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I come from an OO background(C#, javascript) and Scala is my first foray into FP.

Because of my background I am having trouble realizing a domain model that fits my domain problem well and also complies with good practices for FP such as minimal mutability in code.

First, a short description of my domain problem as it is now.

  • Main domain objects are: Event, Tournament, User, and Team
  • Teams are made up of Users
  • Both Teams and Users can attend Tournaments which take place at an Event
  • Events consist of Users and Tournaments
  • Scores, stats, and rankings for Teams and Users who compete across Tournaments and Events will be a major feature.

Given this description of the problem my initial idea for the domain is create objects where bidirectional, cyclic relationships are the norm -- something akin to a graph. My line of thinking is that being able to access all associated objects for any given given object will offer me the easiest path for programming views for my data, as well as manipulating it.

case class User(
           email: String,
           teams: List[TeamUser],
           events: List[EventUser],
           tournaments: List[TournamentUser]) {
case class TournamentUser(
                     tournament: Tournament, 
                     user: User, 
                     isPresent: Boolean){
case class Tournament(
                 game: Game,
                 event: Event, 
                 users: List[TournamentUser], 
                 teams: List[TournamentTeam]) {

However as I have dived further into FP best practices I have found that my thought process is incompatible with FP principles. Circular references are frowned upon and seem to be almost an impossibility with immutable objects.

Given this, I am now struggling with how to refactor my domain to meet the requirements for good FP while still maintaining a common sense organization of the "real world objects" in the domain.

Some options I've considered

  • Use lazy val and by-name references -- My qualm with this is that seems to become unmanageable once the domain becomes non-trivial
  • Use uni-directional relationships instead -- With this method though I am forced to relegate some domain objects as second class objects which can only be accessed through other objects. How would I choose? They all seem equally important to me. Plus this would require building queries "against the grain" just to get a simple list of the second class objects.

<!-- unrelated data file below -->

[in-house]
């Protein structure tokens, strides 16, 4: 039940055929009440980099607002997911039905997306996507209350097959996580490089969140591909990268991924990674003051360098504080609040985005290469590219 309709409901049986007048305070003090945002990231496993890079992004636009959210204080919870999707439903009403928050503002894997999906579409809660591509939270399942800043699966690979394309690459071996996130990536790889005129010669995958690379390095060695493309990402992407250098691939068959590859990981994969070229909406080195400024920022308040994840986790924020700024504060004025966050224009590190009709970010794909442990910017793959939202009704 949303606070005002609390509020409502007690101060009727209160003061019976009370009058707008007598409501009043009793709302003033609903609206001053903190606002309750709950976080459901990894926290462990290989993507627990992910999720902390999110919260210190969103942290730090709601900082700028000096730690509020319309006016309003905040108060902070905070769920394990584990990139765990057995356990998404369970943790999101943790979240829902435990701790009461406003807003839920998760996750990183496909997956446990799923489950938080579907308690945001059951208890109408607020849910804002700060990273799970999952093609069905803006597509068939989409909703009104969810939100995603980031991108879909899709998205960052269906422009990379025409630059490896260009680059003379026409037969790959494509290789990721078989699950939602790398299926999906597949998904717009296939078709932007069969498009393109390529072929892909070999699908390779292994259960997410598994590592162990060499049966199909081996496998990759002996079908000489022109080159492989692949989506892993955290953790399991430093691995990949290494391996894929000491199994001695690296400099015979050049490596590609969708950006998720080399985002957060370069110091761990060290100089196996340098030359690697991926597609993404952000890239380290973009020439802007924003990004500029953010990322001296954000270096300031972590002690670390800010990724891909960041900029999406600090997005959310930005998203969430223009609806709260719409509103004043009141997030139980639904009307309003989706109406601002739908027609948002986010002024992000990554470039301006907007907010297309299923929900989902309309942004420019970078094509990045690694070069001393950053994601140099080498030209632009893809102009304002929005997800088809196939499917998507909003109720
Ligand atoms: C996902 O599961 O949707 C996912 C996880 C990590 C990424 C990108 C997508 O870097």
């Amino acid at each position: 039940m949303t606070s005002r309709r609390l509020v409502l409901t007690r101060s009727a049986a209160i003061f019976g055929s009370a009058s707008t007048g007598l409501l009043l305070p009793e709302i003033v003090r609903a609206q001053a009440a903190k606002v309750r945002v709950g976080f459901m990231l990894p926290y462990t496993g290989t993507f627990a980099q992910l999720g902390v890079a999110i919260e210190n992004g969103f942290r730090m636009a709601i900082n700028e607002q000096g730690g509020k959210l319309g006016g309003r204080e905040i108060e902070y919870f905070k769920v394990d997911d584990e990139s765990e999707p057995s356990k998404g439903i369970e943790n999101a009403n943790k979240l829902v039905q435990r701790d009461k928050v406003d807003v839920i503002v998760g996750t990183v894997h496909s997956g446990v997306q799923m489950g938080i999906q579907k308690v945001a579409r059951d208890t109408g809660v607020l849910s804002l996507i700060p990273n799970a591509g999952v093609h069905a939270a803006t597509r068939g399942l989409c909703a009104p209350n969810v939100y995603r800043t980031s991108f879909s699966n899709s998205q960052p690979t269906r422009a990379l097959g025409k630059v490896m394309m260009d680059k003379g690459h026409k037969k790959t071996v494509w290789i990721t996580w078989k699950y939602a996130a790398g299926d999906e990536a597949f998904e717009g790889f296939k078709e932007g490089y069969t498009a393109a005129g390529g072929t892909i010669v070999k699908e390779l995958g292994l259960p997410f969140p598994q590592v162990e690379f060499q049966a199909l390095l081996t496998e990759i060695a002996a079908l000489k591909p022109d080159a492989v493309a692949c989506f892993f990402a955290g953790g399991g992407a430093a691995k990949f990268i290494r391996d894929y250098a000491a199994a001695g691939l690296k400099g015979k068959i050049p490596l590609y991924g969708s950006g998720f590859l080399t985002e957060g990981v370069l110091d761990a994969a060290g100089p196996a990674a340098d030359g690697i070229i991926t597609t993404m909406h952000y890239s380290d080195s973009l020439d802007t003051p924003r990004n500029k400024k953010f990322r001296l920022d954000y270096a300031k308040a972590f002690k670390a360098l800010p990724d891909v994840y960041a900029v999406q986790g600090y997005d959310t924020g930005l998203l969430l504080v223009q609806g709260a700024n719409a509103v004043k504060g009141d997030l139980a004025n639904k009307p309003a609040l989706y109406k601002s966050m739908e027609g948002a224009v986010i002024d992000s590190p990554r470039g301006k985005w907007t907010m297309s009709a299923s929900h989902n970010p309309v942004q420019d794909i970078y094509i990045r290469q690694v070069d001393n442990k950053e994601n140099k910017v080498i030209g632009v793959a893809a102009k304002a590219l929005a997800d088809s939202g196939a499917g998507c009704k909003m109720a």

• Use indirection and store a list of identifiers for relationships -- This removes cyclical dependencies but then creates more complexity because I would have to write extra business logic to emulate relationship updates and make extra trips to the DB to get any relationship.

So I'm struggling with how to alter either my implementation or my original model to achieve the coupling I think I need but in "the right way" for Scala. How do I approach this problem?

TL;DR -- How do I model a domain using good FP practices when the domain seems to call for bidirectional access and mutability at its core?

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1 Answer 1

Assuming that your domain model is backed by a database, in the case you highlighted above, I would make the "teams," "events," and "tournaments" properties of your User class defs that retrieve the appropriate objects from the database (you could implement a caching strategy if you're concerned about excessive db calls). It might look something like:

case class User(email: String)) {
    def teams = TeamService.getAllTeams.filter( { t => t.users.contains(this) } )
    //similar for events and tournaments

Another way of saying this might be that your cyclic dependencies have a single "authoritative" direction, while references in the other direction are calculated from this. This way, for example, when you add a user to a tournament, your function only has to return a new tournament object (with the added user), rather than a new tournament object and a new user object. Also, rather than explicitly modeling the TournamentUser linking table, Tournament could simply contain a list of User/Boolean tuples.

Another option might be to use Lenses to modify your domain model, but I haven't implemented them in a situation like this. Maybe someone with more experience in FP could speak to their applicability here.

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